Luther – Siblings & Sevens

Luther coverApparently Philly bands are a thing right now on NFI. There’s no intentional pattern to it, folks, I’m just writing about what I’ve been sent. Still, recently we’ve had reviews of Empire! Empire! and Hightide Hotel, and to the output of that state we can add Luther.

They’re band with not much of a story. This isn’t too their detriment; I’ve just not been able to dig up much info online. One thing that I have been able to find, from one of the two labels which published this record, is the phrase “a natural nervousness”. Kind of an odd phrase, huh? It’s in reference to the music, sure, but slinging a phrase like “natural nervousness” into the mix when you’re writing about a band is suggestive in itself. It suggests that Luther are a band who prefer to let the music take centre stage, to keep the players in the background while what they create speaks for itself.

What it speaks of is a band who are, well, a really pleasant listen. There’s a decent amount of variance here, between songs that strike a relaxed balance between minimalism and midpace as in ‘Siblings’ – vocally focused, highlighting the emotional quality of the vocals, the gentle dexterity of a few simple guitar picks and those subtle ambient touches that flesh out such a song – and more driving numbers such as ‘There’s Always Money’, a track that reminds me unexpectedly of Cattle Drums in that, frankly, the octave chords in the verses are to fucking die for.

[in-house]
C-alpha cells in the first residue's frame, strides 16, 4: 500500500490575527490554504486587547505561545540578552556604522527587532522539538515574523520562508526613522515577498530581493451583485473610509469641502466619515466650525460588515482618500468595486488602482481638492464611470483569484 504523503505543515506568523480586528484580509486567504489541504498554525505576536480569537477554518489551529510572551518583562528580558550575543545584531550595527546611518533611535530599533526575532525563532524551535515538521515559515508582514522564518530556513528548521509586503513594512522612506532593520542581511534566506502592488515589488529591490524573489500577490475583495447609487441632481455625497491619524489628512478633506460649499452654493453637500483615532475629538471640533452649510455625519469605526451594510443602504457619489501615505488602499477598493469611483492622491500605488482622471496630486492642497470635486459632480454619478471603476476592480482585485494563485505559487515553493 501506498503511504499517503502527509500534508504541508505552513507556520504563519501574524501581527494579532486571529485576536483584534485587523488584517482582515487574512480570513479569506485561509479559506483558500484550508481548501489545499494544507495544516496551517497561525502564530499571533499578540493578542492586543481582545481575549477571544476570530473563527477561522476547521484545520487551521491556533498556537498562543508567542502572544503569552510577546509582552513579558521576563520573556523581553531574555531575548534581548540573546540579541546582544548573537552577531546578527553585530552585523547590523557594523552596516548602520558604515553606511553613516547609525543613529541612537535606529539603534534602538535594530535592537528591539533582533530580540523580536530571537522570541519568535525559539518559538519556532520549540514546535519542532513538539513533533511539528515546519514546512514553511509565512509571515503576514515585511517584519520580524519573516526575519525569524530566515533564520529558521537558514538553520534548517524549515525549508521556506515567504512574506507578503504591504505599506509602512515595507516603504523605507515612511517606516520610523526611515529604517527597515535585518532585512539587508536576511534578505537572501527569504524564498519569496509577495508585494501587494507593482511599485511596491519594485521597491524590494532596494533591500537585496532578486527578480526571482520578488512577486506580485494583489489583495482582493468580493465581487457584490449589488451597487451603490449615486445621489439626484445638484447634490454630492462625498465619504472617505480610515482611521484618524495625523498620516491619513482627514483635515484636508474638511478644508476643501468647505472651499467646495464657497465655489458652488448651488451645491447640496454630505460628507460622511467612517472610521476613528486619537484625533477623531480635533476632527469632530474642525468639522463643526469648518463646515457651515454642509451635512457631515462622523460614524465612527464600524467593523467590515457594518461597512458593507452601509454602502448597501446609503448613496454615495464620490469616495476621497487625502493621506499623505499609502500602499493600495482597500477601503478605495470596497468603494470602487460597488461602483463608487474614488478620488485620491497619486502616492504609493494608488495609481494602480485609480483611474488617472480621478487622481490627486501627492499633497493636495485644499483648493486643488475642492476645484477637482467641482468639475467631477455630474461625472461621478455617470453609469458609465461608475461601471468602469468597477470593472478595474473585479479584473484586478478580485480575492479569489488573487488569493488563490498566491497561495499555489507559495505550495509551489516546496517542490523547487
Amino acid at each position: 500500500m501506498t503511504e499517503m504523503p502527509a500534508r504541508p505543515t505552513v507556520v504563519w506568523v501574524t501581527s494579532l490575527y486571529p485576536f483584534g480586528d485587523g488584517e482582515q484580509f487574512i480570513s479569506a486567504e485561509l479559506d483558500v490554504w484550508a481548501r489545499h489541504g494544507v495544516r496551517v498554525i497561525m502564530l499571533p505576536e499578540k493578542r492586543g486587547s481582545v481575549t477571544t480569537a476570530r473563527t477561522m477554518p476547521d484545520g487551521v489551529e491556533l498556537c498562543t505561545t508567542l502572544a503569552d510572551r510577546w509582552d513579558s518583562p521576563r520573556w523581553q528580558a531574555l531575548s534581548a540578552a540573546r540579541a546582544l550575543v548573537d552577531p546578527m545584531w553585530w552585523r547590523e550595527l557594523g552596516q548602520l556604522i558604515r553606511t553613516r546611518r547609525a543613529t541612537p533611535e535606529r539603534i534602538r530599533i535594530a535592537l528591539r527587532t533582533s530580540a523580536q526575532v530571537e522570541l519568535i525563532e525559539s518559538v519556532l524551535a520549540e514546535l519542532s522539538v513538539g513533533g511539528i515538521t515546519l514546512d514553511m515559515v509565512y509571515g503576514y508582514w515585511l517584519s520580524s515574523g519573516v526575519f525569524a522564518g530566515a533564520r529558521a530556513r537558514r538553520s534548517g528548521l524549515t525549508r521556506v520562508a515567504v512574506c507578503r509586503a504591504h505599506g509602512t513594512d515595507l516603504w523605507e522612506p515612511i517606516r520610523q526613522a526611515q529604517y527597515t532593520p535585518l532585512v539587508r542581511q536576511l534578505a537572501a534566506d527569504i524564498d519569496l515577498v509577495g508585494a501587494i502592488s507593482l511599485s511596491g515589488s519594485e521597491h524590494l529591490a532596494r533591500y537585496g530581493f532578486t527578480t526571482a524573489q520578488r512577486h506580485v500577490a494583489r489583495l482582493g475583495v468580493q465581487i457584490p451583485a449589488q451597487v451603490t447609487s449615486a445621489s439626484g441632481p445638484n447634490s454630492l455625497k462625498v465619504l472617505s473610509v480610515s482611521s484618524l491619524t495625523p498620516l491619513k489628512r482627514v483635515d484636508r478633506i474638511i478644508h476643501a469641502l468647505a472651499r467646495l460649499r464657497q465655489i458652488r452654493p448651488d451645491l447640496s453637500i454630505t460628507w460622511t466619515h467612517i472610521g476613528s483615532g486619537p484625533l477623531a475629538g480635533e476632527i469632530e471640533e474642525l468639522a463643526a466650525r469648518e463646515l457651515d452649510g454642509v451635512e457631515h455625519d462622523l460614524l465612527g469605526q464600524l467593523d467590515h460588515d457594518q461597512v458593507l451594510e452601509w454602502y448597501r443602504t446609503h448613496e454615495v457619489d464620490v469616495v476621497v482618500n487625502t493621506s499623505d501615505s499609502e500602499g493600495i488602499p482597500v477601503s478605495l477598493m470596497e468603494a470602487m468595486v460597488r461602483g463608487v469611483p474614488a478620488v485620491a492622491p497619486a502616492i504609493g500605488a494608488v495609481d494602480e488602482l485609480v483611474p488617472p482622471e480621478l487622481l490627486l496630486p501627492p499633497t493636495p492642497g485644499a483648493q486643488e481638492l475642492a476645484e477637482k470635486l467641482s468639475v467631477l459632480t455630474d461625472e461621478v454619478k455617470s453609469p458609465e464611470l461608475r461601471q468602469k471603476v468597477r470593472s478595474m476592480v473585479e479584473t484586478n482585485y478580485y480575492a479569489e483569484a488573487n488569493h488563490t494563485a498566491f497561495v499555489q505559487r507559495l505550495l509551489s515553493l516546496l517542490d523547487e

I may have a thing for octave chords. I defy a man to find a more inherently affecting kind of chord progression.

I’ve spotted a few Jimmy Eat World comparisons in my online explorations around Luther. It’s probably with ‘There’s Always Money’ that these feel truest; their softer, gentler songs lack the saccharine, balladic quality that characterises Jimmy Eat World, and their more driving tunes tend away from the openly anthemic, but here with that killer chord progression, a strong and memorable vocal line, and a sense of urgency and even desperation to the lyrics… yeah, I can see that comparison.

Nothing else leaps out quite as obviously to me. ‘The Suitor’ chugs along well enough, its fat buzzy guitars proving cosy to those whose musical incubation was swaddled in distortion, and ‘The Communion’ proves that Luther can layer vocals like pros – as well as interweave guitar lines with a deft and affecting style. But it’s hard to escape the feeling that, while Luther are a good band, they’re not a great one. Little about Siblings & Sevens forces its way inextricably into the memory: a vocal line here, a chord progression there, moments where everything pulls together wonderfully, sure… but they’re just moments.

Still, is there anything wrong with good music played with skill and passion? Obviously, no, there ain’t. And Luther certainly deliver on that. Yet it’s hard to avoid the fact that there’s little more I can think to say about Siblings & Sevens beyond “yeah, it’s pretty good, huh?”

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